(Page 2 of 2)
The music started again, and I took that as my cue to leave. At the subway station, I waited on the platform next to a young woman in a Hip-Hop Summit shirt. She was on her cell phone.
“I know I said I’d be back in an hour,” she said. “No! When do I ever call in? The show started late, Banks just rhymed just now, and some beef went down and now I got to fill out a police report. I’m gonna be awhile. I’ll explain later.”
“Do you feel safe in Boston?”
Over and over again I am asked this question. The answer is, of course, “Yes.” How could I feel anything but safe here? There is a heavily armed police presence on every corner. It would take DNA testing and eye scans to make event security any tighter. There are WMD sensors deployed along most roadways, military MPs at subway entrances, and armored vehicles full of SWAT teams just out of sight.
When I went to the Hip-Hop Summit, I walked through Roxbury, one of the most violent sections of Boston, without fear. Wearing a suit and tie, I was eyed suspiciously, like I was about to serve an unexpected subpoena, but with cops continuously circling in cars and helicopters, and on foot and on bike and on horse, I couldn’t work up any worry. I had no fear of getting lost, never mind being hassled.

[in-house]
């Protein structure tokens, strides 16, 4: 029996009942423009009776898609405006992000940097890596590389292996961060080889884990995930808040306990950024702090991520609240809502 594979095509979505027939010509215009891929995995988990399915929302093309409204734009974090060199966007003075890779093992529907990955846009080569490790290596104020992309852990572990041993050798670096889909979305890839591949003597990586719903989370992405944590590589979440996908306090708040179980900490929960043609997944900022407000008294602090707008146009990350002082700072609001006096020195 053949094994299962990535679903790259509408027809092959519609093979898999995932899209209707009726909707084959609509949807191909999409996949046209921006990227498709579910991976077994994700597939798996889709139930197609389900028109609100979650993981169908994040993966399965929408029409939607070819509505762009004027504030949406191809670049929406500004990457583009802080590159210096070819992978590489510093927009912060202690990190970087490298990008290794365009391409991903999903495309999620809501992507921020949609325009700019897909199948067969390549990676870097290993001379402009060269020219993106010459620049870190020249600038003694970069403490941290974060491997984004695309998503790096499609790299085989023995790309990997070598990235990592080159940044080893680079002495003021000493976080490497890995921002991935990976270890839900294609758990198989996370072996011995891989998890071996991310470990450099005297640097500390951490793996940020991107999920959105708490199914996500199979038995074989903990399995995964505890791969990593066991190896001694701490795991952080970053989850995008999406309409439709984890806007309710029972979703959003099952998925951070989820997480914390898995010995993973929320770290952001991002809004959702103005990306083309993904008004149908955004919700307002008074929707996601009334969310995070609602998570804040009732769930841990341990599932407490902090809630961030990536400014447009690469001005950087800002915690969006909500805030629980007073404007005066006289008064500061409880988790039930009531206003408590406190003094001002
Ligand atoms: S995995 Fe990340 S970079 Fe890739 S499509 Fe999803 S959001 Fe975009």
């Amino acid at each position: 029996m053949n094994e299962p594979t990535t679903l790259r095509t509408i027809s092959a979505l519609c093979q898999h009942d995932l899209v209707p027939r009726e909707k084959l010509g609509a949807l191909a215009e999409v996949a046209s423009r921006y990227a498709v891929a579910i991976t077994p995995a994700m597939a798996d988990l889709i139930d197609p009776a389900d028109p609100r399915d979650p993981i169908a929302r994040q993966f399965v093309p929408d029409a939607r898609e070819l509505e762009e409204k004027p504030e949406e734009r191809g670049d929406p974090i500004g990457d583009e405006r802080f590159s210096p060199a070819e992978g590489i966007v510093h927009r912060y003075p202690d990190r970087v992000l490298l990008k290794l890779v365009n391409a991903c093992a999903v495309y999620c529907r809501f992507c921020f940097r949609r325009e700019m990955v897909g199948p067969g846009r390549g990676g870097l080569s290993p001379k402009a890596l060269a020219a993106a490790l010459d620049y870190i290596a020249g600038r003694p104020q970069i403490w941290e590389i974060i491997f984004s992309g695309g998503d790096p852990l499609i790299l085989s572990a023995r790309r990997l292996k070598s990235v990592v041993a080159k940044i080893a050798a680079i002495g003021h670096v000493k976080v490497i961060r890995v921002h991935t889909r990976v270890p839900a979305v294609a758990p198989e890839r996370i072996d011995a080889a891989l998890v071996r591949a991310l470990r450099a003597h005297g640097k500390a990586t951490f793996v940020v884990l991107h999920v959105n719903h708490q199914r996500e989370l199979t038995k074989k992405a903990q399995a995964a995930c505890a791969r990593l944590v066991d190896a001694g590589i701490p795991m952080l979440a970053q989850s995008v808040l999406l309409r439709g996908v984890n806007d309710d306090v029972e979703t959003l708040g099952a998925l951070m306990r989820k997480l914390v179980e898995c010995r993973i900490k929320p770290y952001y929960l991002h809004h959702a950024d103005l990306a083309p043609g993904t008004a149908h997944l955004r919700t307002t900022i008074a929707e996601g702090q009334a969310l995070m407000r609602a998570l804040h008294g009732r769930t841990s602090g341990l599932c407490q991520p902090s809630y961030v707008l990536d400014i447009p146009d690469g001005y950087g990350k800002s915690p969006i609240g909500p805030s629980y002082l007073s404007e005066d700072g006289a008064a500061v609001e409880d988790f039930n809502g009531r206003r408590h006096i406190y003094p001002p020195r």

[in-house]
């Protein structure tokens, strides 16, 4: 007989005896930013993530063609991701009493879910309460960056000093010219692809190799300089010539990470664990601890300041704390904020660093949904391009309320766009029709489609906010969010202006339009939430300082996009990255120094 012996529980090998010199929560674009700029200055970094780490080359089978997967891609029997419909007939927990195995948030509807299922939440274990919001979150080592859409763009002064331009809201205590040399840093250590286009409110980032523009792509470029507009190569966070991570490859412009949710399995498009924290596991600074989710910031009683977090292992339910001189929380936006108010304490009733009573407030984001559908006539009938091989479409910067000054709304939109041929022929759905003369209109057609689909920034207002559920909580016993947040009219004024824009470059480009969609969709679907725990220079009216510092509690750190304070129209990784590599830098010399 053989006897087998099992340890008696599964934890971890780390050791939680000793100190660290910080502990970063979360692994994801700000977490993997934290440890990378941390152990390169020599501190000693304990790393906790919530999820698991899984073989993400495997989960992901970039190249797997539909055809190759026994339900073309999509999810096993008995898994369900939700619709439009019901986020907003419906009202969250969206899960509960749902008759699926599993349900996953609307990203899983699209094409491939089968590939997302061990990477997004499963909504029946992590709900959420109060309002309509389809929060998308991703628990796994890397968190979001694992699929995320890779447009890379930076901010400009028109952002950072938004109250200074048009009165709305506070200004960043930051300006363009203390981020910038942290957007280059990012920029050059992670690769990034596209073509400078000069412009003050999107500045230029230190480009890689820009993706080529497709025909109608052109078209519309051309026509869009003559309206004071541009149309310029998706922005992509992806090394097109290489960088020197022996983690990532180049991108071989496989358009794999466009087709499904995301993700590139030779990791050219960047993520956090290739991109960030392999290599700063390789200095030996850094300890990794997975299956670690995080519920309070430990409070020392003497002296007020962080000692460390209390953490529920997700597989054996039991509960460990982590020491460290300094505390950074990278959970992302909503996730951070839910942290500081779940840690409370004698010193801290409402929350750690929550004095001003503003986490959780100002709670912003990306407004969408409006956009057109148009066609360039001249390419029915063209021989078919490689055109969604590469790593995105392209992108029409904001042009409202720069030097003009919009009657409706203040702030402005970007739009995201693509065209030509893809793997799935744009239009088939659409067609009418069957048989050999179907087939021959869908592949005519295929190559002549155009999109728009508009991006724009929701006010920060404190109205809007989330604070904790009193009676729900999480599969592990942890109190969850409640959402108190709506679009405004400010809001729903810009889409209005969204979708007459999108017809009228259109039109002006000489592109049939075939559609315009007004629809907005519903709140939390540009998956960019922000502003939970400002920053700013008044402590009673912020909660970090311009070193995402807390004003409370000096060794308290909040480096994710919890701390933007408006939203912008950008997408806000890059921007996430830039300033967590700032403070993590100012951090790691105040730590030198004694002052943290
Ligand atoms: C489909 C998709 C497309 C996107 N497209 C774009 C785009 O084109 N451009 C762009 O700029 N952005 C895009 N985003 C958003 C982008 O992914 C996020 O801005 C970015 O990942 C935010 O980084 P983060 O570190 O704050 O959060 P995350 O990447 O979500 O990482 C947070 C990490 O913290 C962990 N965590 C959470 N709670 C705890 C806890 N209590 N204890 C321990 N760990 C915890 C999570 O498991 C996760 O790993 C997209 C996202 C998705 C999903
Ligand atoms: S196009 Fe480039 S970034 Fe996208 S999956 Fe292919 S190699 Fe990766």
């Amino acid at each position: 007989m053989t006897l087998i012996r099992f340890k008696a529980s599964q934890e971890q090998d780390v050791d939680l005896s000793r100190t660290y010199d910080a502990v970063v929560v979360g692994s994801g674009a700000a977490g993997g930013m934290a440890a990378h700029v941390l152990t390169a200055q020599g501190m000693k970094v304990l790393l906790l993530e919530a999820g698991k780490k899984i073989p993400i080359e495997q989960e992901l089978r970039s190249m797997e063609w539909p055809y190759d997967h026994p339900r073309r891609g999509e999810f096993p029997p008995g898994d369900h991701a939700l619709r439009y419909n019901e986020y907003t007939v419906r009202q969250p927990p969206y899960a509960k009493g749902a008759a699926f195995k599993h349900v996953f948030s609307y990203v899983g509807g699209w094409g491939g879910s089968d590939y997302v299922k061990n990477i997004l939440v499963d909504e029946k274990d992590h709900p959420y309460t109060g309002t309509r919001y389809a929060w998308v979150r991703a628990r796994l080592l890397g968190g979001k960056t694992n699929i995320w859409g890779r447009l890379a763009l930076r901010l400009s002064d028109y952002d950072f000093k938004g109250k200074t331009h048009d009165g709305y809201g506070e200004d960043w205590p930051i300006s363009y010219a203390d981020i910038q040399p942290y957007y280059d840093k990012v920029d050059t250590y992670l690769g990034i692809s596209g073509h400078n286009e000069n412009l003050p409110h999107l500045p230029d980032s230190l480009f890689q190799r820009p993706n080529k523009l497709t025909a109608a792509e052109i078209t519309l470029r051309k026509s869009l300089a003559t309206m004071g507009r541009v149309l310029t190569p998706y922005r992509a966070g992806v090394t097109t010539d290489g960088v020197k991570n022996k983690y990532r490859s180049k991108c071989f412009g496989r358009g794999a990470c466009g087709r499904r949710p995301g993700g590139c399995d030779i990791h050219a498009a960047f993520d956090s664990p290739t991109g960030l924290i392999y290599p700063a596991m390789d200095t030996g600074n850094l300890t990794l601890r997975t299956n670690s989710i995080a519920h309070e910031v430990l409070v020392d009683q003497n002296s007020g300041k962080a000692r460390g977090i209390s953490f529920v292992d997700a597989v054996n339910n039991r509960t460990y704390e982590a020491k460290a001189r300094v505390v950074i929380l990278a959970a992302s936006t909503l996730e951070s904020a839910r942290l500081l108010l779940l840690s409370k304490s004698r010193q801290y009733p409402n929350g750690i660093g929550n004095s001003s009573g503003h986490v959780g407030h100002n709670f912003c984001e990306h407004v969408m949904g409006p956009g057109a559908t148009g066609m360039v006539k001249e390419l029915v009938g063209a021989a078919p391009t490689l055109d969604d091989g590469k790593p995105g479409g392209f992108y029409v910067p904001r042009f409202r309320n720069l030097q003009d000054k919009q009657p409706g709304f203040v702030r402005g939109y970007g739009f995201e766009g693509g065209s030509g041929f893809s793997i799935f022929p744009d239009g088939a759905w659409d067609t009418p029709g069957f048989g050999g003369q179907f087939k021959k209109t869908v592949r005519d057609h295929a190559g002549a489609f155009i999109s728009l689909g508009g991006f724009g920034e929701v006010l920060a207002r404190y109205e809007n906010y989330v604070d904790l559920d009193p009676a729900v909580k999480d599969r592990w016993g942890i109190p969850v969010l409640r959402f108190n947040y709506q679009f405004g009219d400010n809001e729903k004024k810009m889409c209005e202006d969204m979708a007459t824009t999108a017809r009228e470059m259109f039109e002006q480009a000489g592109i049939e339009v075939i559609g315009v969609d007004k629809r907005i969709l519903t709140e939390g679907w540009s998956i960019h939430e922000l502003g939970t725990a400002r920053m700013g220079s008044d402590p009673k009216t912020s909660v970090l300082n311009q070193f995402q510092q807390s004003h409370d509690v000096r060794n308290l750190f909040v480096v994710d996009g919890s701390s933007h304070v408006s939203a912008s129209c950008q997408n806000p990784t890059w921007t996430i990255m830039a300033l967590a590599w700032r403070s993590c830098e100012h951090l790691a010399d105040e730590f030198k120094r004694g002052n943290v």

But there is something unsettling about being in a city where so much is expected to go wrong. The most troubling thing about all the security may be how unremarkable it has become. The Democratic convention looks like a Gaza Strip checkpoint, and we barely hear a peep about it. This is the new reality, we are being told. This is what the future will look like.
I can’t argue. What’s the alternative? Leave ourselves and our leaders unguarded and open to attack? I am much happier to feel a bit caged but safe, than to be the free bird in a room with a hungry cat.
But this does not mean we should not mourn this loss of autonomy. We should keep a careful eye on how far all of this goes and be ready to scream bloody murder when that invisible line is crossed.
A man of faith in a godless age is hitting Americans where it hurts.
Mr. and Mrs. American Spectator Reader, let P.J. O’Rourke talk sense to your kids.
In Britain, defending your property can get you life.
The debacle of this president’s administration is both a cause and a symptom of the decline of American values. Unless Congress impeaches him, that decline will go on unchecked. An eminent jurist surveys the damage and assesses the chances for the recovery of our culture.
It won’t take long for conservatives to scratch this presidential wannabe off their 2008 scorecard.
The American Christmas, like the songs that celebrate it, makes room for everybody under the rainbow. Is that why so many people seem to be hostile to it?
Was the President done in by the economy, or by the politics of the economy?